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Looking for DV Data? Check out the Domestic Violence Dashboard

By: Kelsey Gurganus, director of research and evaluation

Have you ever worked on a project and wished you had a certain piece of data to support your work? A new tool is now available to help people just like you easily access domestic violence data in Marion County using the Domestic Violence Dashboard.  

DID YOU KNOW?

  • Of the 10,797 domestic violence victims** in the Marion County criminal justice system in 2016:
    • 83% were female
    • Nearly half (47%) of victims were Black
    • Nearly half (47%) of victims were 25-39 years old
    • 30 out of every 1,000 Black women were victims of domestic violence compared to 15 White women and 2 Latina women**
  • There were 2,706 domestic violence-related calls to 2-1-1 Connect2Help  in 2016. The top referral needs for these callers were:
    • Housing
    • Legal, Consumer and Public Safety Services
    • Individual, Family, and Community Support
  • Between 2009 and 2016 in Marion County**:
    • More than 9,000 people were victims of two or more domestic violence incidents.
    • Nearly 1,900 people were victims of five or more domestic violence incidents.
    • Of the 37,570 domestic violence cases, only 1 out of 4 cases led to a conviction

**This data  is based on estimated counts from the integration of a variety of sources and only includes individuals within the criminal justice system.  This does not include incidents that are not reported.

WHERE IS THIS DATA LOCATED?

The data above was pulled from the interactive, online Domestic Violence Dashboard located at http://www.indydvdata.org.

WHY A DASHBOARD FOR DOMESTIC VIOLENCE DATA?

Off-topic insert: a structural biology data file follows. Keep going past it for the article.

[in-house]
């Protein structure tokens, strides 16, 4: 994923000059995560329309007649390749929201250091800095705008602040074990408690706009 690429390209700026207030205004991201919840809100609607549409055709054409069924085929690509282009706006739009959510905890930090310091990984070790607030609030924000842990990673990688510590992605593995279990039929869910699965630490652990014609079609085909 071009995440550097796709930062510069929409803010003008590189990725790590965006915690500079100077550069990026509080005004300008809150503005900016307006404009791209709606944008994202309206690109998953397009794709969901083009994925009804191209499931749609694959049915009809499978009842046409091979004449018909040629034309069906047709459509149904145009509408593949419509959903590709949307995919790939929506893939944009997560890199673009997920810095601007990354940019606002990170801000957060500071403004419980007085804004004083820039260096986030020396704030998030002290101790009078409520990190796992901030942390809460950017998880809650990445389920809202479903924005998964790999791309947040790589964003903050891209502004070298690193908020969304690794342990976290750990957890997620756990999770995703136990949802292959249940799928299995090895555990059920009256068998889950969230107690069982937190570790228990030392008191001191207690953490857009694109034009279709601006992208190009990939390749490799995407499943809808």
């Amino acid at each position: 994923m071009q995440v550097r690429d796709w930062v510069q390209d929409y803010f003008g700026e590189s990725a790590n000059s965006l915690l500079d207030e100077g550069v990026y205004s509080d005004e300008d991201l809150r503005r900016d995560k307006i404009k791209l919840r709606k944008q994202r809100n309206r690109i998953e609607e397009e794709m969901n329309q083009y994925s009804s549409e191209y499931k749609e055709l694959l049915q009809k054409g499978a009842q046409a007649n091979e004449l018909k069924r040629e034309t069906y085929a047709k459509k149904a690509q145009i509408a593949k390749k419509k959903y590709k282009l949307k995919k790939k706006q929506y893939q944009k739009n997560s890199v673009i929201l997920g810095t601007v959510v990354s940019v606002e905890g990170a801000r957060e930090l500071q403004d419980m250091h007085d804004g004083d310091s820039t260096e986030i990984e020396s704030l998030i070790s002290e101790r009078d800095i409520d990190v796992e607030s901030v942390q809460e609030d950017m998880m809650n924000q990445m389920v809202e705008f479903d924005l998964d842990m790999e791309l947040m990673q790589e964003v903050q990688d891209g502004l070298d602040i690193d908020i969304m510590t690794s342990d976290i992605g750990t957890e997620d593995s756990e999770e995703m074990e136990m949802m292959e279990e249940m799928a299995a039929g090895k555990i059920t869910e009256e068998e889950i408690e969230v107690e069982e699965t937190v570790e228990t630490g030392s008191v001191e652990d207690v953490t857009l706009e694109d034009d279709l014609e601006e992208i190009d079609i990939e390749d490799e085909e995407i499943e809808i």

In the past, it has been hard to report basic facts about the scope of domestic violence in Marion County because data is spread across many agencies and parts of the criminal justice system.

HOW WAS THIS DASHBOARD POSSIBLE?

DVN, in partnership with the Polis Center, produced and launched this data integration, assessment, and analysis project to create an interactive, online tool for the public. The tool was developed to update and expand on findings released in a series of reports to gain a better understanding of the state of domestic violence in Marion County.

This dashboard was created through the integration of information from several organizations to obtain an estimate of how many victims and suspects are in the Marion County criminal justice system. This database combines data sources by matching records from domestic violence victims, incidents, and suspects across datasets based on shared characteristics, like name, age, and race. Data sources integrated into the dashboard are from:

  • The Julian Center
  • Indianapolis Metropolitan Police Department (IMPD) incident reports
  • IMPD Victim Assistance
  • Indiana Supreme Court Protective Orders
  • Marion County Prosecutor’s Office
  • Baker One Initiative information sheets
  • 2-1-1 Connect2Help Resource Database  

WHAT INFORMATION CAN YOU FIND?

Data included in the dashboard spans the 8-year time frame of 2009-2016. Subsequent years and more expansive data will be integrated in the future once additional funding is secured. Among the data indicators that can be pulled from the dashboard are:

  • Victim demographics
  • Perpetrators demographics
  • Number of incidents and repeat incidents
  • Cases by lethality factors
  • Domestic violence calls and referral needs
  • Domestic violence convictions
  • Victim rates by census tract

Descriptive analyses that can be performed with the dashboard include but are not limited to:

  • Counts
  • Percentages
  • Population rates
  • Trend analysis
  • Geo-spatial analysis

WHO SHOULD USE THE DASHBOARD?

This dashboard opens an opportunity for the Central Indiana community to stay informed around the state of domestic violence, use data to drive programmatic and strategic directions and decisions, tell the story and impact of our work through measuring these indicators.  The dashboard is suitable for:

  • Media
  • Prevention Educators
  • Researchers, Evaluators, and Program Analysts
  • Epidemiologists
  • Criminal Justice Professionals
  • Social Service Professionals
  • Higher Education Professionals
  • Public Health and Safety Professionals